Amplification products were digested with appropriate restriction enzymes (Acs I, sibenzyme or Apo I, Bio Lab) at optimal temperatures (60°C) for 15 min. The reaction mixture included 1 μg of PCR solution, 2.5 μl of restriction buffer, and 0.2 μl of the restriction enzyme. The reaction products were separated on 2% agarose gels with ethidium bromide at 70 V for 55 min and visualized in the ultraviolet light. The wild-type allele is not distinguished (206 bp), while the mutant allele is distinguished into two bands at 154 bp and 52 bp.

Statistical analysis

Data were analyzed using the Statistical Package for the Social Sciences version 21 for Windows (GraphPad Software, San Diego, California, USA). The results were expressed as mean ± standard deviation and the comparisons between the two mean were performed using t-test. Chi-square was used to compare two categorical variables. P < 0.05 was considered to indicate the statistical significance and highly significant if P < 0.001.

Genotypes of IL-5 Rα G-80A were presented as percentage frequencies, and statistically significant differences between their distributions in asthmatic patients and controls were assessed by one-tailed Fisher's exact probability (P). In addition, the odds ratio (OR) were also estimated to define the association between a genotype with the disease.

Allele frequencies of genes were calculated by direct gene counting methods, while a significant departure from Hardy–Weinberg equilibrium (HWE) was estimated using HWE calculator for two alleles, which is available on online Online Encyclopedia for Genetic Epidemiology (OEGE) studies http://www.oege.org/software/hwe-mr-calc.shtml.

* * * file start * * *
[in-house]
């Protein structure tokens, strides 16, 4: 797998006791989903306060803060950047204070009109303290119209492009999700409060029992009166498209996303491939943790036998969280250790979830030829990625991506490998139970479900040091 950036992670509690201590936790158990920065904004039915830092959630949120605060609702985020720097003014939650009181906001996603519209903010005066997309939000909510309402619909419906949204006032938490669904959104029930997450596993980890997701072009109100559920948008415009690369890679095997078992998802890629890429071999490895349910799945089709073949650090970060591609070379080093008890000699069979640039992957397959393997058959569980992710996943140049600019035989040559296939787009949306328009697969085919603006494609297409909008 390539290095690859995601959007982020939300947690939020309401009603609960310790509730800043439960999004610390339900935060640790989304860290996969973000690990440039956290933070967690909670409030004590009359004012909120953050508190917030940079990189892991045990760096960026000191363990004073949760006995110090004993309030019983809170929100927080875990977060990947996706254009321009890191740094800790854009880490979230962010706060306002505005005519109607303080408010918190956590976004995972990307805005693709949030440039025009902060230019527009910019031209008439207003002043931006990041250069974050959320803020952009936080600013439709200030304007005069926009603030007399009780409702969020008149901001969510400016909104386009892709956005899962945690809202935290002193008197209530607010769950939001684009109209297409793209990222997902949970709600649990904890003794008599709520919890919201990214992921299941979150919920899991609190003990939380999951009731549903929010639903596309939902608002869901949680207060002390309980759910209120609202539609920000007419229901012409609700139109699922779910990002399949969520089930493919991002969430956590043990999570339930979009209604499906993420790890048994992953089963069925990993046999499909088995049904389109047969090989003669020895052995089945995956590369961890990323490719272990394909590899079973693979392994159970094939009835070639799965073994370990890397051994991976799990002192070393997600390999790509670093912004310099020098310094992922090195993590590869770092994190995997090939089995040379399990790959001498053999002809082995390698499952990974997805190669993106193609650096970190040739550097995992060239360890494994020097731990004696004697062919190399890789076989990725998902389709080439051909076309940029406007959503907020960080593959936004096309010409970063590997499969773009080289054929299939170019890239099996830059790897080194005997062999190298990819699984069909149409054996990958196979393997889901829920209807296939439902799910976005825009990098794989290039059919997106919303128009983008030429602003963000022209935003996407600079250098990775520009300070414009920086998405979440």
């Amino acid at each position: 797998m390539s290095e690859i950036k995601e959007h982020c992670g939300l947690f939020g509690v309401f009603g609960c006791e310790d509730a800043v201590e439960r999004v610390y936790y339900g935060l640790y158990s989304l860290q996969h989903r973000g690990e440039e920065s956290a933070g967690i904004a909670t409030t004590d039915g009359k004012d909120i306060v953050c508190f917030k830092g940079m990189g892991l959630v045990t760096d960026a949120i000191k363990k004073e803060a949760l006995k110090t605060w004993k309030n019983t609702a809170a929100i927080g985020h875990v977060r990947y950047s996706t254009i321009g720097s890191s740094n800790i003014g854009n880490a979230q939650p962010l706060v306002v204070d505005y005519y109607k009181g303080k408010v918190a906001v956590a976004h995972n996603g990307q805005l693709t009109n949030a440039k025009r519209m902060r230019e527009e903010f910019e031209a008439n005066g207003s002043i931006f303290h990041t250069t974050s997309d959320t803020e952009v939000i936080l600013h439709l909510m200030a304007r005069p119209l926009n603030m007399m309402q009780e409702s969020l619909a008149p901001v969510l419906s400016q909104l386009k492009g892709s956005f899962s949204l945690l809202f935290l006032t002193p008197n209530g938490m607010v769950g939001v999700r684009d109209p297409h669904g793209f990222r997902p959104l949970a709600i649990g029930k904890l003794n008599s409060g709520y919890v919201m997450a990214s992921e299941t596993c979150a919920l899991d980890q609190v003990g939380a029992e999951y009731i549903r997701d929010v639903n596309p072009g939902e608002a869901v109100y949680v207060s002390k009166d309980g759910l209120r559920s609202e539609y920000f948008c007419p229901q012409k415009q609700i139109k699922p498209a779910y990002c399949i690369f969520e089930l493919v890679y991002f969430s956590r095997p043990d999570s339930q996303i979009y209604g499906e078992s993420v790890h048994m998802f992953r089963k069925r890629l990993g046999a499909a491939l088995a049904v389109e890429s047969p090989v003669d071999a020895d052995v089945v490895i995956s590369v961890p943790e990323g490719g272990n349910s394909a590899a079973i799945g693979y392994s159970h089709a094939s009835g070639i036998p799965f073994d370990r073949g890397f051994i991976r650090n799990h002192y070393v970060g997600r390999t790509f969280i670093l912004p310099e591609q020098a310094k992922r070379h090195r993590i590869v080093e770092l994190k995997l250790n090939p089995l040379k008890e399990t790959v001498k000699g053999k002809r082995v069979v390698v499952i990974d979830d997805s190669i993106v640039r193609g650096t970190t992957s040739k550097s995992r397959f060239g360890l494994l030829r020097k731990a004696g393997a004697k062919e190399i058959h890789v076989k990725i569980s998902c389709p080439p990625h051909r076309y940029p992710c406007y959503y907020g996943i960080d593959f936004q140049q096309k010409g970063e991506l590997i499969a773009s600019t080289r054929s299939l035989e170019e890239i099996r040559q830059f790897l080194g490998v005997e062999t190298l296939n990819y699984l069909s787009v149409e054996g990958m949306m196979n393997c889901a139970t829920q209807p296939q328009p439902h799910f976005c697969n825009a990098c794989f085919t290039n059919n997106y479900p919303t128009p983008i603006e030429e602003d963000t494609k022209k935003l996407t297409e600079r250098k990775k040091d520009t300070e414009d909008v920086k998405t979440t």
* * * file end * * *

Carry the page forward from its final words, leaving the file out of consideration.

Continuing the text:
Results Top


[Table 1] shows the demographic and biochemical profile of asthmatics patients and healthy controls. Frequencies of genotypes and alleles in the study participants are shown in [Table 2]. [Table 3] presents the expected frequencies of genotypes of the IL-5 Rα SNP using HWE. Further, [Table 4] shows the comparison of immunological parameters (serum IL-5 levels, absolute eosinophil count, and total serum IgE) according to the IL-5 Rα G-80A genotypes in asthmatic patients, while [Table 5] shows a comparison between IL-5 Rα G-80A genotypes and asthma severity in asthmatic children.
Table 1: Demographic and biochemical profiles of the study subjects

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Table 2: The statistical evaluations of interleukin-5 receptor alpha single-nucleotide polymorphism between patients and controls

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Table 3: Expected frequencies of genotypes of the interleukin-5 receptor alpha single-nucleotide polymorphism using Hardy-Weinberg equilibrium

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Table 4: Correlation between immunological parameters (serum interleukin-5, eosinophil count, and total serum immunoglobulin E) and interleukin-5 receptor alpha G-80A (GG and AG genotypes) in asthmatic patients

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Table 5: Comparison between Interleukin-5 receptor alpha G-80A genotypes and asthma severity in asthmatic children

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It was observed that there was no statistically significant difference (P > 0.05) in demographic profiles between asthmatic patients and control. On the other hand, there was a highly significant difference (P < 0.001) in biochemical profiles (absolute eosinophil count and total serum IgE) between asthmatic children and controls [Table 1].